My ringette-playin' daughter and I found ourselves with seven hours' time to kill between tournament games last weekend, so we hoofed it to a movieplex to see what we could see. Pickings were slim, as you are probably aware, made all the moreso by some necessary preconditions: my daughter had to stay in a competitive frame of mind, so no downers; also, nothing so intense as to distract from the day at hand; funny is good, especially if it accompanies uplift.
The only movie to meet these criteria, of course, was Disney's Fozen.
I didn't hold out much hope for the experience — we'd seen Brave and were underwhelmed. But I glanced at the 16-year-old beside me and realized that my days of seeing anything like this with her, prior to her introducing children of her own to the world, were just about at a close. So I squared my shoulders, swiped the plastic and marched into the theatre.
I liked it — we liked it. But, against all odds, I liked it.
John Lasseter's name came up early, which did nothing to inspire confidence. Considering what a paint-by-numbers outfit Pixar has become, it struck me as unlikely that Lasseter had anything left up his Hawaiian shirt-sleeves to reinvigorate Disney.
The introductory Mickey Mouse short set me straight, pretty quickly. It hits all the surreal notes that the Steamboat Willy-era rodent did, with exactly the right wacky digital flourishes to bring it all into the here-and-now. It's fun, and it's funny — for fun's sake — with none of the moral freight that's come with the recent Pixar shorts.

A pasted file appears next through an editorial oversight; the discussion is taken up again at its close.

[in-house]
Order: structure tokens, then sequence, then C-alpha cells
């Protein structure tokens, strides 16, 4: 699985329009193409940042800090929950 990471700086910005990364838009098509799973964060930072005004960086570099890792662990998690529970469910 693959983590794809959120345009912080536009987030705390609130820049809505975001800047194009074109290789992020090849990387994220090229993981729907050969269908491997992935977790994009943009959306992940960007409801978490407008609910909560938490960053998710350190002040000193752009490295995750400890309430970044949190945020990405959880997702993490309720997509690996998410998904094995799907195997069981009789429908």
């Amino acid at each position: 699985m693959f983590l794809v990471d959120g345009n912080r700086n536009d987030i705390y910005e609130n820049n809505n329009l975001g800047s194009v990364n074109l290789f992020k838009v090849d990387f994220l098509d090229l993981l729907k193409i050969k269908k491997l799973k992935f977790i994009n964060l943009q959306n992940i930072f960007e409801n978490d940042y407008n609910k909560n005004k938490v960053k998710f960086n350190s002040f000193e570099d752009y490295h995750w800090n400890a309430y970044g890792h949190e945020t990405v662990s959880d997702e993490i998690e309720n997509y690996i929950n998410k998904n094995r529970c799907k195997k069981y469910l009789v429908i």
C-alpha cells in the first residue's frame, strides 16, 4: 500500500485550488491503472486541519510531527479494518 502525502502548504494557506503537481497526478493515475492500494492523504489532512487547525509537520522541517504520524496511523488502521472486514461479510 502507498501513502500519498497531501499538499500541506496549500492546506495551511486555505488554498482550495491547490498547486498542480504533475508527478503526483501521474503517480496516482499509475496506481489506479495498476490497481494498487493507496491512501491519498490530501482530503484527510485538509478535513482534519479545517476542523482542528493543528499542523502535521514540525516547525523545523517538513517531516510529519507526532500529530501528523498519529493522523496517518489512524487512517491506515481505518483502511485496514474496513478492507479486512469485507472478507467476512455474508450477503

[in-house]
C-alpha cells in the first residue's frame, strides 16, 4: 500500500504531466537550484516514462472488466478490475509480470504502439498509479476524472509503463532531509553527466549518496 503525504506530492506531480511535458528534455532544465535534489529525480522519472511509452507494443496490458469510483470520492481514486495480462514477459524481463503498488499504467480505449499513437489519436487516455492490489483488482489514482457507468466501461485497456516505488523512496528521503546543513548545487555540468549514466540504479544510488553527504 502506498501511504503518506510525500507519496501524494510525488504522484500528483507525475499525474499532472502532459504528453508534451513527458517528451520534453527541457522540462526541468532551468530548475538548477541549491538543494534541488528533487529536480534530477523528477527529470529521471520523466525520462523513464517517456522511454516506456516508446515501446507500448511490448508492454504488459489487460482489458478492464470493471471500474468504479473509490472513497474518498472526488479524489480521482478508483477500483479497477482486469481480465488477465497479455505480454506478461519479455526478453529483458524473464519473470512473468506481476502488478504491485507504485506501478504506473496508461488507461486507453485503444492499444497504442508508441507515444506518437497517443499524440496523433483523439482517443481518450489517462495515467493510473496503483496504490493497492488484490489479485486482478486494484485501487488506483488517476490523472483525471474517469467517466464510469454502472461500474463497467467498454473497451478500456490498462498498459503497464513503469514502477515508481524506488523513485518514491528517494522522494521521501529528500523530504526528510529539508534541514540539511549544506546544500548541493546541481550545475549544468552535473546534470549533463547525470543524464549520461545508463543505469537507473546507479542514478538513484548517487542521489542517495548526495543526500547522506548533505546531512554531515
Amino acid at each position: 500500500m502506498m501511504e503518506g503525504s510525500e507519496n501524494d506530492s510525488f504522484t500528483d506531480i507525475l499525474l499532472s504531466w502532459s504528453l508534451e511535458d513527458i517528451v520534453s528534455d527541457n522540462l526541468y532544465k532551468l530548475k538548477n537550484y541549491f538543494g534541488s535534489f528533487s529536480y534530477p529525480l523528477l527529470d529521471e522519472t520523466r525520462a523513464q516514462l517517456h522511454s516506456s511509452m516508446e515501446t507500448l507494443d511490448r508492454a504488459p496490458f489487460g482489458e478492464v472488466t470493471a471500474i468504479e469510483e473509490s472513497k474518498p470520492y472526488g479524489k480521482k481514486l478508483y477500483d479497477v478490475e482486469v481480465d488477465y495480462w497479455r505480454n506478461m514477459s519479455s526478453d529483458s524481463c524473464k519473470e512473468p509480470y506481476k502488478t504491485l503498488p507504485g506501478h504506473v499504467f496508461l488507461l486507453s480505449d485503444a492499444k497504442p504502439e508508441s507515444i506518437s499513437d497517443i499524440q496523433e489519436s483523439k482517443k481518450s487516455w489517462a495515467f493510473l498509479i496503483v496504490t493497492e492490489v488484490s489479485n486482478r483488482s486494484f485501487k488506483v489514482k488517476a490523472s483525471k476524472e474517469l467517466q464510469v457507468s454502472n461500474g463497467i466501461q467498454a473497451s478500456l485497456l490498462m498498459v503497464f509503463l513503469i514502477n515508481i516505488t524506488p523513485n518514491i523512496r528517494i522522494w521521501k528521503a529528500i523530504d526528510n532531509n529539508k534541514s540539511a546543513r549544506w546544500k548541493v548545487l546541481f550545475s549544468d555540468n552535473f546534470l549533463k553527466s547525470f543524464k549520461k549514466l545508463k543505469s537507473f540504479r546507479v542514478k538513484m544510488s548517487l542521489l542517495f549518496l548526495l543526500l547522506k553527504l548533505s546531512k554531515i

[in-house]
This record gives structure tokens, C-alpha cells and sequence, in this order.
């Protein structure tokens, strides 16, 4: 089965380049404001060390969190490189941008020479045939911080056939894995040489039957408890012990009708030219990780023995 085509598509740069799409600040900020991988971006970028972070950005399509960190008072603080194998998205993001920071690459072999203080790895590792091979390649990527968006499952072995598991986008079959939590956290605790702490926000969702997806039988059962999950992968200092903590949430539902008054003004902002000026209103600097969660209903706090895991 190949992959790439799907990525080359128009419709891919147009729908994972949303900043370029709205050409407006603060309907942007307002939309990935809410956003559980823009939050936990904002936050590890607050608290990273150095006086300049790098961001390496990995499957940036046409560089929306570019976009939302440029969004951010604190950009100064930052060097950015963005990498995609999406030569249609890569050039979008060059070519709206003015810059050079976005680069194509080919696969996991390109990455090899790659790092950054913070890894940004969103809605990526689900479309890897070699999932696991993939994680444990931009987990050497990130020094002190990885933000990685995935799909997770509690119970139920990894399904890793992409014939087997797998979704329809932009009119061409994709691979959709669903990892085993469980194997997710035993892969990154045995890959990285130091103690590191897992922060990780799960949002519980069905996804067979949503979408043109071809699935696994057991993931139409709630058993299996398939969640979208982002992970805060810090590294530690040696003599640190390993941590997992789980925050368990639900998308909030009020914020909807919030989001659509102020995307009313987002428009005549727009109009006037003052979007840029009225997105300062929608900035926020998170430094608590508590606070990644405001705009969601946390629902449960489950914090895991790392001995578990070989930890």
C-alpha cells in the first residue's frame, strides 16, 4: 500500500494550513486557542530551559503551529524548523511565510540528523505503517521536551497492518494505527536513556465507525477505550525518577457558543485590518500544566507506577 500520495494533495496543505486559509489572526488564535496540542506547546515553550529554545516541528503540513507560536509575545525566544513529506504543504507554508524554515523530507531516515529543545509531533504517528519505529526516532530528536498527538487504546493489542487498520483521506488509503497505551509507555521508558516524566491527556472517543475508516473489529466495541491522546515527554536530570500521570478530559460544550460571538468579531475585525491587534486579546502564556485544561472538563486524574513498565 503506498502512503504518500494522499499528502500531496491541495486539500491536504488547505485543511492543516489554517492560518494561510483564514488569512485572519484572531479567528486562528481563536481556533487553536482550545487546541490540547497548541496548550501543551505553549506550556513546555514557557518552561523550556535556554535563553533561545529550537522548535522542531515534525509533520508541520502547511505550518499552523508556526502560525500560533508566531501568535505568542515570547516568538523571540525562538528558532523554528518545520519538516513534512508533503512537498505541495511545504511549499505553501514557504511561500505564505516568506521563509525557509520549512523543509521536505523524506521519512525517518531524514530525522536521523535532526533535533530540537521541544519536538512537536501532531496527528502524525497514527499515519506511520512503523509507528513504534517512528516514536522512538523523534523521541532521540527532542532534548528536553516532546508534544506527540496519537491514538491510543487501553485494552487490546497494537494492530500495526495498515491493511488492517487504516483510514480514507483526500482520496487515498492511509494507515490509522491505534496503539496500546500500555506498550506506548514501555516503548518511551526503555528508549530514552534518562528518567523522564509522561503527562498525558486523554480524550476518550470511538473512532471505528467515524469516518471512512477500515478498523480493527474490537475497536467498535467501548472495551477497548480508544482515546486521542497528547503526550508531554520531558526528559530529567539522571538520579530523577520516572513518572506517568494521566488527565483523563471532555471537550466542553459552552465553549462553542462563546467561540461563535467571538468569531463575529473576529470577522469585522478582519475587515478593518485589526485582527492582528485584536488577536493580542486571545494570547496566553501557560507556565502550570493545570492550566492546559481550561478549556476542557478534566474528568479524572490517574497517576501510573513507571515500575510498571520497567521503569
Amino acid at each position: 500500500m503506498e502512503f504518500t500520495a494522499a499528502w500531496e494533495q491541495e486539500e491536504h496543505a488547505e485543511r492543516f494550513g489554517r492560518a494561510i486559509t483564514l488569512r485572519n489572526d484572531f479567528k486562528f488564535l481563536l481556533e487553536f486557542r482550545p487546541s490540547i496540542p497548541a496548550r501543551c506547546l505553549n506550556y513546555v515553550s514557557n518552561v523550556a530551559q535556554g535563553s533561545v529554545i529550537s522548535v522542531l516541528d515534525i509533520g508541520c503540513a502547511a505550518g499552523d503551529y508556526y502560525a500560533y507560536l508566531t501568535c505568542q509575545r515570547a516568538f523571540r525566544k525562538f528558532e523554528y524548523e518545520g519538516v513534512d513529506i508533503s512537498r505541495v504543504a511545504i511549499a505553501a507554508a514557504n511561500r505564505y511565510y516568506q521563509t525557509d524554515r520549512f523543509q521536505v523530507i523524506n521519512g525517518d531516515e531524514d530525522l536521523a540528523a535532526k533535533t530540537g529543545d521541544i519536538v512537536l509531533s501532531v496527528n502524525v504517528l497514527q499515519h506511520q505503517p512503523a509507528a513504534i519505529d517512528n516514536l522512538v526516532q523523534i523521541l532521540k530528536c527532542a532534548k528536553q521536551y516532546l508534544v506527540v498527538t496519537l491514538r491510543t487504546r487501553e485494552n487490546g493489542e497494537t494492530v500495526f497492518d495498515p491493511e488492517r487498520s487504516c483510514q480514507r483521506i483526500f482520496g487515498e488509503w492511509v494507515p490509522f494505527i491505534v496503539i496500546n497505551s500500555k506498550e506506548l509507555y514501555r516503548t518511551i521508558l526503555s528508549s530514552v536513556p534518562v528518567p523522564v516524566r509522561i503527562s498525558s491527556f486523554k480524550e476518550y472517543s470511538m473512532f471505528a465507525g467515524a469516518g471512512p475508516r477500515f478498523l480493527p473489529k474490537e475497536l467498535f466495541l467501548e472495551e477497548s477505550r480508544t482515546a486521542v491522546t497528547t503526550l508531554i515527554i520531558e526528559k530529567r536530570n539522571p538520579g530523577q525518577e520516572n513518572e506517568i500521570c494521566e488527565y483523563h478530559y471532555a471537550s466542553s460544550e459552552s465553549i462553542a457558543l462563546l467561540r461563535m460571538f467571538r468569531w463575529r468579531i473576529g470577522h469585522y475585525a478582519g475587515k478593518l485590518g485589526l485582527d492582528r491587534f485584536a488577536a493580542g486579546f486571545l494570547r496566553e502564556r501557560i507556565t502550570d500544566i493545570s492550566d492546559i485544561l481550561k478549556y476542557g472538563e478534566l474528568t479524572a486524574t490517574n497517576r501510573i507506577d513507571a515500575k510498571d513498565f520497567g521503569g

Plenty of time for moral freight in the feature, of course. It's Disney, so Lessons Must Be Learned, hopefully with a lot of goofy (sic) sugar to help the medicine go down.
Frozen delivers as expected, catching me off-guard at many of its most common signature flourishes. Music, for instance — the movie is lousy with it, clearly setting itself up for the stages of Broadway and your local elementary school. Every time the strings swept in to signify another belt-busting number, my heart sank a little, only to get roused up to the base of my throat, making swallowing difficult. So cheesy. So spot-on.
It helps that I'm the father of daughters, of course. Watching two sisters struggle with expressing the fierceness of their love for each other, without raising undue expectations, well . . . you've got me choking up just typing that cheap summary statement.
But I think the real brilliance in this film is the way Disney/Lasseter acknowledge both the stupidity and even perniciousness of the usual Disney Animation Tropes, before finally committing to their undeniable appeal. “True Love At First Sight” — what a crock! What a caper! What fun!
Throw in an enchanted snowman who likes warm hugs and can't wait to see his first summer, and you've got a movie I don't in the least begrudge seeing more than once.
From Disney. And Lasseter. Whodathunkit?
(Oh, and we won the game.)